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Charlotte Amalie
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HomeNewsArchivesCARNIVAL SALUTES ONE GOOD T'ING -- BROWNIE

CARNIVAL SALUTES ONE GOOD T'ING — BROWNIE

For a quarter-century, V.I. Carnival fans have heard Irvin "Brownie" Brown tell them their annual celebration is a "good t'ing."
For the first festivities of the new millennium, the V.I. Carnival Committee repaid the compliment, naming the Year 2000 Carnival Village "Brownie's Ville."
Relatives, friends, musical mates from Milo's Kings, Savaneros and fellow broadcasters came out at the village opening ceremonies Monday night to pay tribute to the modest man with the mustache, glasses, broad smile and Tortolan alter ego named Walter.
"The Original Side of Walter and Brownie" has entertained calypso fans tuning into WSTA Radio/Lucky 13 for the past 30 years. But even before he took to the Virgin Islands airwaves, this seventh-grade dropout who worked as a teenager to support his family had found that entertainment would be the way he would make his mark in the world.
Brownie spent 17 years playing drums for the venerable Milo and the Kings, a Virgin Islands band that began its career at the Pilgrim's Terrace nightclub on St. Thomas and later gained fame in Puerto Rico for its soca, merengue, calypso and big band repertoire. Directed by Emile "Milo" Francis until his death 1997, Milo and the Kings also toured to the U.S. mainland, Canada and other far-flung destinations.
At Monday's program dedicating the village, mistress of ceremonies Debra Brown Roumo recalled as a child hearing her father, Warren E. Brown, say that her cousin was back in town and how proud he was of young Irvin, who was making a name for himself as a musician. Unlike many success stories, however, Brownie did not opt to leave his islands for good.
For the past 25 years of Carnival on St. Thomas, Brownie has emceed hundreds of staged events — among them the Carnival queen, prince and princess competitions, calypso shows and culture nights.
As calypso emcee and as the split personality of Brownie and Walter, Brown shows his talent for comedy. In a thick B.V.I. accent, always trading w's for v's, Walter is a quarrelsome but befuddled character who always seems to miss the point. Brownie often reminds him how "chupidd" he sounds when he says certain things.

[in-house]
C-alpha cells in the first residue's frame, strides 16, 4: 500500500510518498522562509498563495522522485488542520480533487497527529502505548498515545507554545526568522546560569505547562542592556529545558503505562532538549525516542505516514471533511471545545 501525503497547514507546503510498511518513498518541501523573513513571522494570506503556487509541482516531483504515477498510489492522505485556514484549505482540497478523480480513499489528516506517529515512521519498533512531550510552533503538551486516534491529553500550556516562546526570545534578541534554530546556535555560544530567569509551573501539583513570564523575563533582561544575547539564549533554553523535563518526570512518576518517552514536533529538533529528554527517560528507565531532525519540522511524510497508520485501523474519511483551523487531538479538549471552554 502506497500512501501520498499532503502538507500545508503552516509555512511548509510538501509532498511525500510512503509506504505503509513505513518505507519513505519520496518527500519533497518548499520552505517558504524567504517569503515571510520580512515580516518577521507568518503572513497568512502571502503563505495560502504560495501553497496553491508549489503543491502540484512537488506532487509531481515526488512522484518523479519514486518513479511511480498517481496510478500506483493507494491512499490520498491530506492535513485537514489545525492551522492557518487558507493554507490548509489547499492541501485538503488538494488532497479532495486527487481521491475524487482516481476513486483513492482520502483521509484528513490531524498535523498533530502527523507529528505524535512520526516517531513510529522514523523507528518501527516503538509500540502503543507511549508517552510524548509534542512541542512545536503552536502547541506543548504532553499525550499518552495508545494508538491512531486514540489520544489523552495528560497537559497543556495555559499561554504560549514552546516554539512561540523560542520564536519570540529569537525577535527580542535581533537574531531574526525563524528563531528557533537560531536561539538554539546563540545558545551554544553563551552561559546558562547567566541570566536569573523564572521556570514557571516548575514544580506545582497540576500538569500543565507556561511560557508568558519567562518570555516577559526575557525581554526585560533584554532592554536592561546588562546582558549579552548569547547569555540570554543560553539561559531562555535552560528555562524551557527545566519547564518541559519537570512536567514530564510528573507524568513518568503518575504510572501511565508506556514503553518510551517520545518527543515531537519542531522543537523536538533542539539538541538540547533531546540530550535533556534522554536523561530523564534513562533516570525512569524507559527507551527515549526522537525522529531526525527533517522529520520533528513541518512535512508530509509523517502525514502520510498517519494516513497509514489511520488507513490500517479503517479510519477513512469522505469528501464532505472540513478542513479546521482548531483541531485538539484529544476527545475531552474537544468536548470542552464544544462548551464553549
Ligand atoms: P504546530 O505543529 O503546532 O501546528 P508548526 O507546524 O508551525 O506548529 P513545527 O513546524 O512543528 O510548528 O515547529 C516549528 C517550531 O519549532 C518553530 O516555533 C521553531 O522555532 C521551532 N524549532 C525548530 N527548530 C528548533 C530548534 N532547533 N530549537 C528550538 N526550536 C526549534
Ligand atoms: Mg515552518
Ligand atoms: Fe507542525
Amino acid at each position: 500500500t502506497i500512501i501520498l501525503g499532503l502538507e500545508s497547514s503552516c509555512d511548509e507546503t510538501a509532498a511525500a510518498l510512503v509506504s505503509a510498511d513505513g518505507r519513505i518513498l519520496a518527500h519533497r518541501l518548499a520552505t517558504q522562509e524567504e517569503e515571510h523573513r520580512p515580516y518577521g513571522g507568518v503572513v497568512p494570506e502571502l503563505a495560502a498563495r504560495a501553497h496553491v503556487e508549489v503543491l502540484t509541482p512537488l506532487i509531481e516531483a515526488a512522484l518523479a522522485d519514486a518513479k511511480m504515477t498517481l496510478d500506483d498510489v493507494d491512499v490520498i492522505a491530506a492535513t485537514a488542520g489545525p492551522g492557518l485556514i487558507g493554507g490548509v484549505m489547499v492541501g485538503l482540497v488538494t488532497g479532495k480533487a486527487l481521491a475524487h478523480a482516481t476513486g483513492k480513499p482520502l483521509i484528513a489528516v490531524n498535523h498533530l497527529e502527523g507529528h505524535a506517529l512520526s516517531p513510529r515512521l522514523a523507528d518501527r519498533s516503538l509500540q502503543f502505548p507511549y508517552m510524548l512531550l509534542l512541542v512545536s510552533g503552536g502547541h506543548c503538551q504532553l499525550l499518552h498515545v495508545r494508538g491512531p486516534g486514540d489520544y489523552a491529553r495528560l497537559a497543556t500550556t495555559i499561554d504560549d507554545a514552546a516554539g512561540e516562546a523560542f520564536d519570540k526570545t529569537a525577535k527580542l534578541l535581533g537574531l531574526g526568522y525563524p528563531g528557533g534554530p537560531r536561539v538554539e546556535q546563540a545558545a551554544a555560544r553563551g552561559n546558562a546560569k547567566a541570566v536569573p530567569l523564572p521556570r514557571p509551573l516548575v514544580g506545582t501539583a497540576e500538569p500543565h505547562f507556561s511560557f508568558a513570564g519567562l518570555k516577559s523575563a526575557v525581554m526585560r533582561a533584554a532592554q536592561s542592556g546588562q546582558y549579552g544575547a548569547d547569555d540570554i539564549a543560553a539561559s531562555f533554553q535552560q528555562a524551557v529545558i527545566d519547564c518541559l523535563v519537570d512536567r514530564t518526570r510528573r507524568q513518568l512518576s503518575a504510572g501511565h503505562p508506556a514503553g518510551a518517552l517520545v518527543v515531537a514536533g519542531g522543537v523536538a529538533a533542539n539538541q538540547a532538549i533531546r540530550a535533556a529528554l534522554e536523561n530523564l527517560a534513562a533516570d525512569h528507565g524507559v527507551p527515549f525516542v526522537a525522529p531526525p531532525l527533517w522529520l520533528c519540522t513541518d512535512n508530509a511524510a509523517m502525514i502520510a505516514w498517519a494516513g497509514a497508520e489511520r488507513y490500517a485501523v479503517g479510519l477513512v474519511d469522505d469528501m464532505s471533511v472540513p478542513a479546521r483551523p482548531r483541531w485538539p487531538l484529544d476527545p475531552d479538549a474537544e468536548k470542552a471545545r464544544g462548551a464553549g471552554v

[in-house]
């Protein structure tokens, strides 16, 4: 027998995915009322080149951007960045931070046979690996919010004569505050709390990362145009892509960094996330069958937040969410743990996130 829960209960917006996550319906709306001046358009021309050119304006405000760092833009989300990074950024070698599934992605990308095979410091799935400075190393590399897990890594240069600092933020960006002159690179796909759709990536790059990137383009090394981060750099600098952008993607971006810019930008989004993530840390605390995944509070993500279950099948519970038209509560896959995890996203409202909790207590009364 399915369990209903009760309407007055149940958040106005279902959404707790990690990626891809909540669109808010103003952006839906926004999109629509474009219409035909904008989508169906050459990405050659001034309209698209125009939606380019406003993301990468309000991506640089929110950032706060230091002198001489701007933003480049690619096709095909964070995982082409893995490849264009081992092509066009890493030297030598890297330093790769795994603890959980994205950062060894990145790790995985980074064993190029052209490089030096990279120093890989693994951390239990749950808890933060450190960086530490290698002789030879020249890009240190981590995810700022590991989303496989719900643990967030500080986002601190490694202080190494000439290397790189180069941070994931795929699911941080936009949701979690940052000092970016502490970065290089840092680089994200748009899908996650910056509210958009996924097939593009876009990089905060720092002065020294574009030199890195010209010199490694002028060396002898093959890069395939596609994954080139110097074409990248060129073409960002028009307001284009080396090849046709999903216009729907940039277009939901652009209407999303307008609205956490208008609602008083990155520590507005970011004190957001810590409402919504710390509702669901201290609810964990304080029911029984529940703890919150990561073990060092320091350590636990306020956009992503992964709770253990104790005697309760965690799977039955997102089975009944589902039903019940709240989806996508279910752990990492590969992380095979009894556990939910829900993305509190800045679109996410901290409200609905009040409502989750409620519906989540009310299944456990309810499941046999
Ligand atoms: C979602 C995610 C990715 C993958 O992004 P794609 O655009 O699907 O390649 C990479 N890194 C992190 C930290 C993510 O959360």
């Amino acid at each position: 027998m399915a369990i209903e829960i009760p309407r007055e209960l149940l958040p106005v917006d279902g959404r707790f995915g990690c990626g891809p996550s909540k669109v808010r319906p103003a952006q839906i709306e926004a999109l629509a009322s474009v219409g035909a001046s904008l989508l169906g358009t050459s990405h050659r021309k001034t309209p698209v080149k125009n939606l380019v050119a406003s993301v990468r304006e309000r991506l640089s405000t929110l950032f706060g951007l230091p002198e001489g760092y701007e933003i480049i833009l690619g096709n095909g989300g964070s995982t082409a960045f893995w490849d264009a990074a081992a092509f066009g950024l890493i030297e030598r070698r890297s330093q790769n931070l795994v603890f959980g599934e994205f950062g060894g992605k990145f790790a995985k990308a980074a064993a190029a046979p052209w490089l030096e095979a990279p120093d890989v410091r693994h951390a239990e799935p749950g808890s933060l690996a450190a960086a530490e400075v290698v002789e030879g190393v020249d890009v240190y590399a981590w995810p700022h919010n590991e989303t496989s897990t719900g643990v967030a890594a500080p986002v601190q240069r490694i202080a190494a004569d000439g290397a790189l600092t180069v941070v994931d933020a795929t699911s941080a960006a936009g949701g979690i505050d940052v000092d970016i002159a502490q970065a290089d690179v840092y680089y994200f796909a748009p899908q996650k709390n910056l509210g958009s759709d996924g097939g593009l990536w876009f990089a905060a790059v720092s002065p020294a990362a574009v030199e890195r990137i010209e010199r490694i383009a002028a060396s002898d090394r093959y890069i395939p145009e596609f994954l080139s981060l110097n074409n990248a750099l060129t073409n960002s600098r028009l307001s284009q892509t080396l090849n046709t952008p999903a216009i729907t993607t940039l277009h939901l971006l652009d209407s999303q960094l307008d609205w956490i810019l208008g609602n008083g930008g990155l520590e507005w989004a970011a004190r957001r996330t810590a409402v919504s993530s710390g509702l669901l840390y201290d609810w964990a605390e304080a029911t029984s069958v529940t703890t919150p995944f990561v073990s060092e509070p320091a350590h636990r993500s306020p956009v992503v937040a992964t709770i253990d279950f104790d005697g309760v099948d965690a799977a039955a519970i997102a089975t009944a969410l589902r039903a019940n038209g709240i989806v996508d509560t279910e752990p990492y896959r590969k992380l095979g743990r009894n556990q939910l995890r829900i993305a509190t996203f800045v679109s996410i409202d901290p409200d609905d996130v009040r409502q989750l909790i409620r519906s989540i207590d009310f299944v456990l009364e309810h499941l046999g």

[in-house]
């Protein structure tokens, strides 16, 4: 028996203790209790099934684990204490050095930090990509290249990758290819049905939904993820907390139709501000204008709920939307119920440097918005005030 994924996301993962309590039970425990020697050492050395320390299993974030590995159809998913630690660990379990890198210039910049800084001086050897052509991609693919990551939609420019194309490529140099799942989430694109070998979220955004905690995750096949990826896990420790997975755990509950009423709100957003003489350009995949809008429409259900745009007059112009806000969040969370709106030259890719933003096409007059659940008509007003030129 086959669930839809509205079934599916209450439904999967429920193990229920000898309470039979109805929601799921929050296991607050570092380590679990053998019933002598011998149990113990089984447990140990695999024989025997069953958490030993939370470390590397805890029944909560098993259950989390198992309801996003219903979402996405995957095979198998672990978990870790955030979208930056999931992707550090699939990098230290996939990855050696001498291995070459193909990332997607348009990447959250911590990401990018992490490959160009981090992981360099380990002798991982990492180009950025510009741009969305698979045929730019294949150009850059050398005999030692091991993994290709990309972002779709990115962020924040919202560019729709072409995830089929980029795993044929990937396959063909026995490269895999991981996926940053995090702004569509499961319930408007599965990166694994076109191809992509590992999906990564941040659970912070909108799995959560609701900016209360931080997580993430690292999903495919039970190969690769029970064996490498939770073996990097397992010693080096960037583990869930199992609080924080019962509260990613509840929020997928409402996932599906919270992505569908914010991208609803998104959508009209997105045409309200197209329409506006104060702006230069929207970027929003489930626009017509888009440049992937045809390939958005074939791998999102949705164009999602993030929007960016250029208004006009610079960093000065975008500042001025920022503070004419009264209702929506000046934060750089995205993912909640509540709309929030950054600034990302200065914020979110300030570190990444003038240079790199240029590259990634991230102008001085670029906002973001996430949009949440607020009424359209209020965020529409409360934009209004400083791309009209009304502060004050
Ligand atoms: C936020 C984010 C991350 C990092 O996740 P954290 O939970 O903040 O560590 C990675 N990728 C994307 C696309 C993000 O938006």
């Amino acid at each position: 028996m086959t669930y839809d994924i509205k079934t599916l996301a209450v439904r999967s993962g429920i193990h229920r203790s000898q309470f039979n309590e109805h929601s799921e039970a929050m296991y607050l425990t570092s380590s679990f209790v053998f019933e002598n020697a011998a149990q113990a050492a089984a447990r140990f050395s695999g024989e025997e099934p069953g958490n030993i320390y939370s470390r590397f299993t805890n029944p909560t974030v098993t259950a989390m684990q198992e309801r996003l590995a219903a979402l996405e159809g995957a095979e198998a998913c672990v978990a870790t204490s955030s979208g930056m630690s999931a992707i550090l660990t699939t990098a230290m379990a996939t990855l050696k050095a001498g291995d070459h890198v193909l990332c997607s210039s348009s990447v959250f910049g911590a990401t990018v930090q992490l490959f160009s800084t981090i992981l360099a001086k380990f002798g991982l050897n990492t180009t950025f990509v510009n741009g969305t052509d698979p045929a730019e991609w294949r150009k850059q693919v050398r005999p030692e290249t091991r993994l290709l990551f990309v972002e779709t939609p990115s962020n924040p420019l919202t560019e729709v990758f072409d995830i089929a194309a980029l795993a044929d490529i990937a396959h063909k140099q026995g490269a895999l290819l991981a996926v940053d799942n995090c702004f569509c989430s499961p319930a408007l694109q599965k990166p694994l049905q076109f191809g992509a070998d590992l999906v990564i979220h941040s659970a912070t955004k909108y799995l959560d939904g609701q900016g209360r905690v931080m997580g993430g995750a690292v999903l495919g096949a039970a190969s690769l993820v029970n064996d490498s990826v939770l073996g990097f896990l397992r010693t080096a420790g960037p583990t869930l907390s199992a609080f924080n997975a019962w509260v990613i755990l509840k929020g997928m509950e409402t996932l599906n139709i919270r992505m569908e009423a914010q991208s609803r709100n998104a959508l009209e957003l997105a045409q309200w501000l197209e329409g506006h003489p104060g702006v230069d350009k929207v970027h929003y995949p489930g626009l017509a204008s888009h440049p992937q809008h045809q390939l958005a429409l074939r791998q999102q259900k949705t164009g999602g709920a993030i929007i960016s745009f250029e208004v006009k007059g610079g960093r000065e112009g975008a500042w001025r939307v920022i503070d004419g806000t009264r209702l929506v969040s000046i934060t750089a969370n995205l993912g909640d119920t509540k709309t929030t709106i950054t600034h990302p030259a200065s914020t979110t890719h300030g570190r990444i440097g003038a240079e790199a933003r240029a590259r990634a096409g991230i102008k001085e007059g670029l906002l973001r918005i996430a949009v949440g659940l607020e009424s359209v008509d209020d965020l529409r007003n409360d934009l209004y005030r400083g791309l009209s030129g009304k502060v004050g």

Brownie also is an environmentalist among entertainers: He recycles jokes. There's the one about the two friends who are walking along when one is bitten by a snake in his private parts. His friend runs to find help and finally finds a doctor who instructs him to make two cuts over the snake bite and suck out the poison.
The friend rushes back to the side of his stricken friend, who asks desperately what the doctor said. The friend replies, "He said you're going to die."
Those who have heard it so many times before recite the punchline before the newly told can finish their own retelling.
Brownie continues to put in the time and energy at Carnival that would lay our others half his age. Covering the big parades, he has stood for hours in the searing sun on Main Street shielded only by his Atlanta Braves baseball cap. There have been countless late nights after daytime work at the radio station, onstage and in the village, conducting live interviews of locals and visitors, announcing the festival schedule and showcasing musical acts.
Why does he do it? His daughter told those gathered for the opening of Brownie's Ville that she had often thought her dad was overdoing it. But, she recalled, when she raised her concerns, he would say he spent the hours and the years in the spotlight because it was his community and he lived here.
In his unaccustomed role of honoree rather than interviewer or emcee, Brownie stood patiently on same stage with speaker after speaker listing his contributions and sterling qualities. But when his turn came to offer a few comments, he could not resist cracking a joke. "All day long I've been looking for what to say when they called me to the mike," he said, "and I finally found what I would say.
"Thank you. Good night," he said.
The veteran St. Thomas entertainer announced his intention to spend rest of the evening away from the microphone and down in the crowds around the Carnival booths, greeting old friends and wishing them well for the festival season.
"I think this is the prettiest village I've seen in a long time," he said, "and I'm not being prejudiced. It's beautiful. These people went all out to beautify this village. I'd like to see everyone come out, meet your friends, walk around, chat with everybody. Just enjoy yourself. That's what it's all about."
The opportunity to do just that remains available nightly through the Last Lap partying following the fireworks on Saturday night. Village hours are 5:30 p.m. to 1 a.m. To see the schedule of music groups performing, click on Community/Other stuff .